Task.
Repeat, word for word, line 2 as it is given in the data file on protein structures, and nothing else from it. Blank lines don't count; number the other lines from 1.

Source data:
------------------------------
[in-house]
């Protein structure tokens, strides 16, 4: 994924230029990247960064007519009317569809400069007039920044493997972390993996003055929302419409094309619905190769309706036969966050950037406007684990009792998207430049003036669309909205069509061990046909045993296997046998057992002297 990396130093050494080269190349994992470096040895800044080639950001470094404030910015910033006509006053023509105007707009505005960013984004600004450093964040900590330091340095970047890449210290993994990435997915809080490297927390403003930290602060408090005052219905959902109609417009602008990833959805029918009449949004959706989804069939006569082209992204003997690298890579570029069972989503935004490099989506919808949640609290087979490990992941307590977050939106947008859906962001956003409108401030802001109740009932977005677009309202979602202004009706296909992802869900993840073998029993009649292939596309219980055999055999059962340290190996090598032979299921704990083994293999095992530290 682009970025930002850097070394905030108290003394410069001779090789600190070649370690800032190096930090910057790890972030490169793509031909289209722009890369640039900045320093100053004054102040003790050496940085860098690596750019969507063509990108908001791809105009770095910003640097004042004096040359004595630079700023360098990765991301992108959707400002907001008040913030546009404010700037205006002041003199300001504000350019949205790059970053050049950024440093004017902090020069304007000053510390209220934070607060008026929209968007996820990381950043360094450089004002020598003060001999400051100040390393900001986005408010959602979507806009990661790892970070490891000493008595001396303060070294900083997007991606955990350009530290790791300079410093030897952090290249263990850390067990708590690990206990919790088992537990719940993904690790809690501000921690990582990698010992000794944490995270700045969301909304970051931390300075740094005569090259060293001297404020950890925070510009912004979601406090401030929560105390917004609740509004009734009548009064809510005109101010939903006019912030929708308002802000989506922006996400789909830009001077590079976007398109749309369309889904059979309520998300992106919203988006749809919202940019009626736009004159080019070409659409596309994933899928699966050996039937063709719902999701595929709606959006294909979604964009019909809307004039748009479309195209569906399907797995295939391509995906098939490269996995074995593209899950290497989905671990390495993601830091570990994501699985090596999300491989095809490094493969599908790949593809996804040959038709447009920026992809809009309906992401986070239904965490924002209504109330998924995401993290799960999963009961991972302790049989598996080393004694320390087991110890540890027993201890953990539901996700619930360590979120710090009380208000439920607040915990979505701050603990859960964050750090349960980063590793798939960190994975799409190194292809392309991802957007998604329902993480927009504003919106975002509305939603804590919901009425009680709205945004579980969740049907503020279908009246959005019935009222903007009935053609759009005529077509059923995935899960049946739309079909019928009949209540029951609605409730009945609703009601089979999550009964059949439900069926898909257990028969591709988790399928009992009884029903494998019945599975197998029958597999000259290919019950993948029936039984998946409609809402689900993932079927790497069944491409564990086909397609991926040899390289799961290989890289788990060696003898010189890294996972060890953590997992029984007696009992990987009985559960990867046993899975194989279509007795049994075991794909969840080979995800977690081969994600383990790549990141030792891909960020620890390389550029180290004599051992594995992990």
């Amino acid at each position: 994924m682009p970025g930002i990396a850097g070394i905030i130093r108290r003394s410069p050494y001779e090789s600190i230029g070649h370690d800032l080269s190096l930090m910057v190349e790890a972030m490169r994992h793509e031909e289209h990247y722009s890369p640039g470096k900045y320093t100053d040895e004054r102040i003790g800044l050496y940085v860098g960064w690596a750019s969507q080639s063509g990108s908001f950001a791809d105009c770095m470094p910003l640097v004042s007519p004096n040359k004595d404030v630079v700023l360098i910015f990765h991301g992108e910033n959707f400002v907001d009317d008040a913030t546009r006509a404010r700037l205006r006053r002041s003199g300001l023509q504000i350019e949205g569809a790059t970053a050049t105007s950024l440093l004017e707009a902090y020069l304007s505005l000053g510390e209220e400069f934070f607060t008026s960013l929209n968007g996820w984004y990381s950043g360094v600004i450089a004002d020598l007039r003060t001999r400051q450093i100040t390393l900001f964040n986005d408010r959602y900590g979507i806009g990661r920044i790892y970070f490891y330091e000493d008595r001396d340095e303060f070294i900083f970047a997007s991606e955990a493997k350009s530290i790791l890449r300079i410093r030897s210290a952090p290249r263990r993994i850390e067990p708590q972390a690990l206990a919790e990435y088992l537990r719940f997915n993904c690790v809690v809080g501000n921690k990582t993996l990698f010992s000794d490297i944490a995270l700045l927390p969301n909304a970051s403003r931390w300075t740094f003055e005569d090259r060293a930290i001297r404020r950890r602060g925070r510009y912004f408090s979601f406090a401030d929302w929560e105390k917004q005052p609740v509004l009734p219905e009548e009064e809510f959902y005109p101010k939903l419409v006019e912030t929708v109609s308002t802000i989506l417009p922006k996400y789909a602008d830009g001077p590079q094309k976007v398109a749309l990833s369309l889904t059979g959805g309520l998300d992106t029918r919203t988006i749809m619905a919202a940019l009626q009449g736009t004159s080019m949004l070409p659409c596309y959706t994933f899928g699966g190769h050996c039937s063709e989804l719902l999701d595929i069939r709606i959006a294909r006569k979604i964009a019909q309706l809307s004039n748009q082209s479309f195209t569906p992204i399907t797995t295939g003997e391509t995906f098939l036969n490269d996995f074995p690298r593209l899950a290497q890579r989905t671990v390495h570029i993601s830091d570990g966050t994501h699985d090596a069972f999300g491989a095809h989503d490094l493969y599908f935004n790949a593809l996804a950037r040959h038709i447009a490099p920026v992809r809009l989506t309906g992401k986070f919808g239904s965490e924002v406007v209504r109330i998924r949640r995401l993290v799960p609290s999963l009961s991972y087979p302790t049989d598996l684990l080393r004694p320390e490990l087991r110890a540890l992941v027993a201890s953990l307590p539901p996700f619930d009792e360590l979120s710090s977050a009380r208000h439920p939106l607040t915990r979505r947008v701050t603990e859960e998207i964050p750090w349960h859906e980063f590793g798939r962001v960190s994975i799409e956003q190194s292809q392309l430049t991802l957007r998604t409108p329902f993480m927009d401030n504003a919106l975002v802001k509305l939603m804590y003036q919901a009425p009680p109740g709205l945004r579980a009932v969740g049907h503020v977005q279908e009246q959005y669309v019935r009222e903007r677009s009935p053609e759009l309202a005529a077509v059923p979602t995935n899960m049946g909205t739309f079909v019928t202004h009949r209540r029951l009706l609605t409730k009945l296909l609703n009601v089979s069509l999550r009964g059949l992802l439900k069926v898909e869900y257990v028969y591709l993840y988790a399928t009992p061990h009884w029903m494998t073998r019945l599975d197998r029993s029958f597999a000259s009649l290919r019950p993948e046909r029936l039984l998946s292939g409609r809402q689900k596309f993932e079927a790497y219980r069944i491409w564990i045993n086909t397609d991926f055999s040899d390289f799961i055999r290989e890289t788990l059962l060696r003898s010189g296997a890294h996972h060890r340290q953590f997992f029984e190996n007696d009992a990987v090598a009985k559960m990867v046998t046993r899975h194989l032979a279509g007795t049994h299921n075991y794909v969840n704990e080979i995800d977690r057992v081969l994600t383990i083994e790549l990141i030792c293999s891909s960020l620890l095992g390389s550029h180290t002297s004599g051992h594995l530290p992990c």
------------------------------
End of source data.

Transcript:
């Protein structure tokens, strides 16, 4: 994924230029990247960064007519009317569809400069007039920044493997972390993996003055929302419409094309619905190769309706036969966050950037406007684990009792998207430049003036669309909205069509061990046909045993296997046998057992002297 990396130093050494080269190349994992470096040895800044080639950001470094404030910015910033006509006053023509105007707009505005960013984004600004450093964040900590330091340095970047890449210290993994990435997915809080490297927390403003930290602060408090005052219905959902109609417009602008990833959805029918009449949004959706989804069939006569082209992204003997690298890579570029069972989503935004490099989506919808949640609290087979490990992941307590977050939106947008859906962001956003409108401030802001109740009932977005677009309202979602202004009706296909992802869900993840073998029993009649292939596309219980055999055999059962340290190996090598032979299921704990083994293999095992530290 682009970025930002850097070394905030108290003394410069001779090789600190070649370690800032190096930090910057790890972030490169793509031909289209722009890369640039900045320093100053004054102040003790050496940085860098690596750019969507063509990108908001791809105009770095910003640097004042004096040359004595630079700023360098990765991301992108959707400002907001008040913030546009404010700037205006002041003199300001504000350019949205790059970053050049950024440093004017902090020069304007000053510390209220934070607060008026929209968007996820990381950043360094450089004002020598003060001999400051100040390393900001986005408010959602979507806009990661790892970070490891000493008595001396303060070294900083997007991606955990350009530290790791300079410093030897952090290249263990850390067990708590690990206990919790088992537990719940993904690790809690501000921690990582990698010992000794944490995270700045969301909304970051931390300075740094005569090259060293001297404020950890925070510009912004979601406090401030929560105390917004609740509004009734009548009064809510005109101010939903006019912030929708308002802000989506922006996400789909830009001077590079976007398109749309369309889904059979309520998300992106919203988006749809919202940019009626736009004159080019070409659409596309994933899928699966050996039937063709719902999701595929709606959006294909979604964009019909809307004039748009479309195209569906399907797995295939391509995906098939490269996995074995593209899950290497989905671990390495993601830091570990994501699985090596999300491989095809490094493969599908790949593809996804040959038709447009920026992809809009309906992401986070239904965490924002209504109330998924995401993290799960999963009961991972302790049989598996080393004694320390087991110890540890027993201890953990539901996700619930360590979120710090009380208000439920607040915990979505701050603990859960964050750090349960980063590793798939960190994975799409190194292809392309991802957007998604329902993480927009504003919106975002509305939603804590919901009425009680709205945004579980969740049907503020279908009246959005019935009222903007009935053609759009005529077509059923995935899960049946739309079909019928009949209540029951609605409730009945609703009601089979999550009964059949439900069926898909257990028969591709988790399928009992009884029903494998019945599975197998029958597999000259290919019950993948029936039984998946409609809402689900993932079927790497069944491409564990086909397609991926040899390289799961290989890289788990060696003898010189890294996972060890953590997992029984007696009992990987009985559960990867046993899975194989279509007795049994075991794909969840080979995800977690081969994600383990790549990141030792891909960020620890390389550029180290004599051992594995992990």